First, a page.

Chinese wind farmThe United Steelworkers are mad as hell that the Chinese government helps clean energy companies cut costs.Photo courtesy jlau via FlickrIt’s no secret China’s been kicking our butt lately in the clean energy business. But the truth is China hasn’t exactly been playing fair, and now one of the biggest unions in the U.S. is screaming about it.

Advantage, China: For starters, a trade war over renewable energy products like solar panels and wind turbines may not be such a bad thing; at least they’re now considered worth having a war over. That said, the United Steelworkers made it clear yesterday that they’re mad as hell and America shouldn’t take it anymore. The problem, they say, is that the Chinese government helps clean energy companies cut their costs and that allows them to sell their products overseas at a lower price than anyone else. You know the rest of the story … U.S. companies can’t compete, they shut down, Americans lose jobs. The union says the Chinese are breaking all kinds of international rules on exports and they’ve petitioned President Obama to pressure Chinese leaders to clean up their act.

Clean breaks: Earlier this week, Keith Bradsher detailed China’s sketchy policies in The New York Times, laying out that government’s track record in helping clean energy companies get cheap land or low interest loans or other subsidies. Multinational companies have shied away from formally challenging the practice because they’re afraid they’ll be shut out of the alluring Chinese market. Writes Bradsher:

The booming Chinese clean energy sector, now more than a million jobs strong, is quickly coming to dominate the production of technologies essential to slowing global warming and other forms of air pollution. … much of China’s clean energy success lies in aggressive government policies that help this crucial export industry in ways most other governments do not.

So bad is good? Bradford Plumer, of the New Republic, makes the case that the U.S. hasn’t really done much to help its own cause in the renewable energy competition. No climate or energy legislation, no national Renewable Electricity Standard, and an Energy Department painfully slow in distributing monies already committed to clean energy.  

Andrew Leonard, in Salon, points out that, like ’em or not, China’s policies have actually been a boon to the renewable energy business:

The great irony of all this is that the world stands to benefit greatly from China’s renewable energy push, regardless of whether it is achieved by fair means or foul. Economies of scale applied to the production of solar panels and wind turbines in China are already pushing prices for renewable energy power down worldwide, making it more and more feasible to replace fossil-fuel power sources with clean tech. Even more encouragingly, the creation of a vast infrastructure for renewable energy research and development is bound to lead to countless downstream technological innovations that lower prices and expand capabilities even further.

And Michael Levi, writing for the Council of Foreign Relations, agrees, adding that China’s edge in clean energy jobs comes in the least profitable areas of the business:

U.S. firms are unable to hold on to cell and module manufacturing (“the final manufacturing steps”) but still have an edge in wafers and silicon, where there is far more profit to be made. Indeed by lowering the cost of turning wafers into finished solar products, (Chinese) companies likely help grow the market for the things that American companies make.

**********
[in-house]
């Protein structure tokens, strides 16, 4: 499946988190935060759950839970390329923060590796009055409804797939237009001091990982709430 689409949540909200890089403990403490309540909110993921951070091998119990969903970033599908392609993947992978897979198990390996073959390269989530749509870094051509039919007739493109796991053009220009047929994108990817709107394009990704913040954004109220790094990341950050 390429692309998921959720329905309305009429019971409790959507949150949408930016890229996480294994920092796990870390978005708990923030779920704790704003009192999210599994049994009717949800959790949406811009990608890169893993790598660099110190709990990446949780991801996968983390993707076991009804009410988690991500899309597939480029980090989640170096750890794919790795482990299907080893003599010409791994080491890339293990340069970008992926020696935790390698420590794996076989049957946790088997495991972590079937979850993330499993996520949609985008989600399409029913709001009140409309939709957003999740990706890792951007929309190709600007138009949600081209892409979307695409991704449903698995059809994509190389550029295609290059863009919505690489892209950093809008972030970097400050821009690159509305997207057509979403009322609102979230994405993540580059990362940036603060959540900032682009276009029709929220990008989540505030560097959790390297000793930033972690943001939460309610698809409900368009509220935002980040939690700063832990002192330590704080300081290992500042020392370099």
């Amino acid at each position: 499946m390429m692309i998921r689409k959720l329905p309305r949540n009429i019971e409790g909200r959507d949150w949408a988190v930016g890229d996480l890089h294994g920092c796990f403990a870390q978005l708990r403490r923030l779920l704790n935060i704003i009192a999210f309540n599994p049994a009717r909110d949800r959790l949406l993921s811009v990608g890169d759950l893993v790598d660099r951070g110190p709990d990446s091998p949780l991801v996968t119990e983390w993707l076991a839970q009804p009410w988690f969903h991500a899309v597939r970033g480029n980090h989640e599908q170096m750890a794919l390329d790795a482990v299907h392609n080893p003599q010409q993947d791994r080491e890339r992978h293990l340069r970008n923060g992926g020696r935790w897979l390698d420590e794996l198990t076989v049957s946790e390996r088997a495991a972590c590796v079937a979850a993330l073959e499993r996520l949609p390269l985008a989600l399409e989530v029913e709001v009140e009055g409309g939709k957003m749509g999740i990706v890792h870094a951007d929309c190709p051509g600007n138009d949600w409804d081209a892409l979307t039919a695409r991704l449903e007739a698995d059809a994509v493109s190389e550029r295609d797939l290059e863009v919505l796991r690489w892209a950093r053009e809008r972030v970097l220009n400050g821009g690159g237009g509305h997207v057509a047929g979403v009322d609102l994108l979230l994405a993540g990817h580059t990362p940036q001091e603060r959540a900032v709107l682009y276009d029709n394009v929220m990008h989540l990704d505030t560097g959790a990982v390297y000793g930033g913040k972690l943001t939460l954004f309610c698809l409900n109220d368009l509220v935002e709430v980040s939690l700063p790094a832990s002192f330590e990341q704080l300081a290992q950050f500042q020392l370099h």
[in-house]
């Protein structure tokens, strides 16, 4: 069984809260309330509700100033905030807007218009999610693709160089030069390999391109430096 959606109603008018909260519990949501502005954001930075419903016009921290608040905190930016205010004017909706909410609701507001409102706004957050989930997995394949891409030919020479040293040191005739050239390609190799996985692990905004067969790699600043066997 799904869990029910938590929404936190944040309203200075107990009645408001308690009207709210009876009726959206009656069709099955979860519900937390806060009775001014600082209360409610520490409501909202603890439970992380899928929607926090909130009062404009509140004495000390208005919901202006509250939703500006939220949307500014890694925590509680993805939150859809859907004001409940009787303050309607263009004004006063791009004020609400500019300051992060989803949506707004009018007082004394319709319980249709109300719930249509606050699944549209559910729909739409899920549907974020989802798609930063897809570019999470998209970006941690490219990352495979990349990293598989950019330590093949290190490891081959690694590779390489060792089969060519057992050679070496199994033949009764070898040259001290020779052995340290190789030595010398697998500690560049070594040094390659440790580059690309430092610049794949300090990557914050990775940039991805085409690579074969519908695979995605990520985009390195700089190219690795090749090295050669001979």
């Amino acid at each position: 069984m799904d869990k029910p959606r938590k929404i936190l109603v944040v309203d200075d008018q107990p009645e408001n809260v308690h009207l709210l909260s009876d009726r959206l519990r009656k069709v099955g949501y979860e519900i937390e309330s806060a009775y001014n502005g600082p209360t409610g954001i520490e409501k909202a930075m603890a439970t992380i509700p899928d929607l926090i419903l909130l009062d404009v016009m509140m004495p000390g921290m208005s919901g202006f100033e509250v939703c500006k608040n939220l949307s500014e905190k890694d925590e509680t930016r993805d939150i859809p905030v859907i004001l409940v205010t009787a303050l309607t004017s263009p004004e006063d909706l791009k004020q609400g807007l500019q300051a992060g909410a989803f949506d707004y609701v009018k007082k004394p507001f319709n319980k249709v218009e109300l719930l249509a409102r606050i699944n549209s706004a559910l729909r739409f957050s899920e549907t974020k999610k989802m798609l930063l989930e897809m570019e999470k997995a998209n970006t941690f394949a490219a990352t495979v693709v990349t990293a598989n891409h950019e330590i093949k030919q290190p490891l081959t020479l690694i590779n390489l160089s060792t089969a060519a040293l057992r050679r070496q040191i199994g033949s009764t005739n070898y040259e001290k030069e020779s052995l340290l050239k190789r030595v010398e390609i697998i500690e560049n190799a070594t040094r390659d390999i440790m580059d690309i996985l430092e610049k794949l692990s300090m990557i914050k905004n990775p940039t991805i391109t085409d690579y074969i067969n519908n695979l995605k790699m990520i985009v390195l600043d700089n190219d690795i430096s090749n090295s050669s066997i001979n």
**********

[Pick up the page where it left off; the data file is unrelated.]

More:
Cars in their eyes: China’s dream of dominating the world’s clean energy business includes making a big splash with electric cars. As Damien Ma writes in The Atlantic:

EVs (electric vehicles) are all the rage these days in China, at least among industry and policy wonks in Beijing. The logic is simple: Having missed the industrial revolution, and then assumed the role of a benchwarmer during the information revolution, China must now seize on the energy revolution. Beijing wants game-changers, and it has pinned hopes on EVs as one of them.

Evil scientists: Meanwhile, here in the U.S., speakers at an Ohio “Rally for Jobs” mocked global warming as a “hoax” and ranted that “so-called green jobs” were “phony.” Scott Keyes, of Think Progress, has more on the event organized by the American Petroleum Institute and funded by right-wing billionaires and infamous climate change deniers Charles and David Koch. These kinds of spectacles have moved the journal Nature to wonder where the right wing’s anti-science crusade is leading us. Its recent editorial begins with a signature Rush Limbaugh quote:  

 The four corners of deceit: government, academia, science and media. Those institutions are now corrupt and exist by virtue of deceit. That’s how they promulgate themselves; it is how they prosper.  

Bermed again: Speaking of Republicans dissing science, remember when Louisiana Gov. Bobby Jindal ignored the warnings of coastal scientists that the sand berms he wanted to have built along his state’s coast and marshland would do more harm than good? Only four miles of berms have been built, but the EPA is asking the Army Corps of Engineers not to build any more. The feds say the barriers have done little to stop oil from washing ashore, but do pose a threat to wildlife. Jindal’s plan is to spend $360 million from BP to create about 100 miles of berms.

The spice is right: One of the myths in the war against methane is that cow farts are the great enemy. Not so. It’s cow burps we must fear. Cows account for about 37 percent of the world’s methane emissions and most of that comes from belching. But help may be on the way. Jeanna Bryner, at LiveScience reports that after testing all kinds of plants and oils, Penn State researchers found that an oregano supplement reduced the gas their cows were putting out by 40 percent. 

It did not, however, appear to make them any smarter.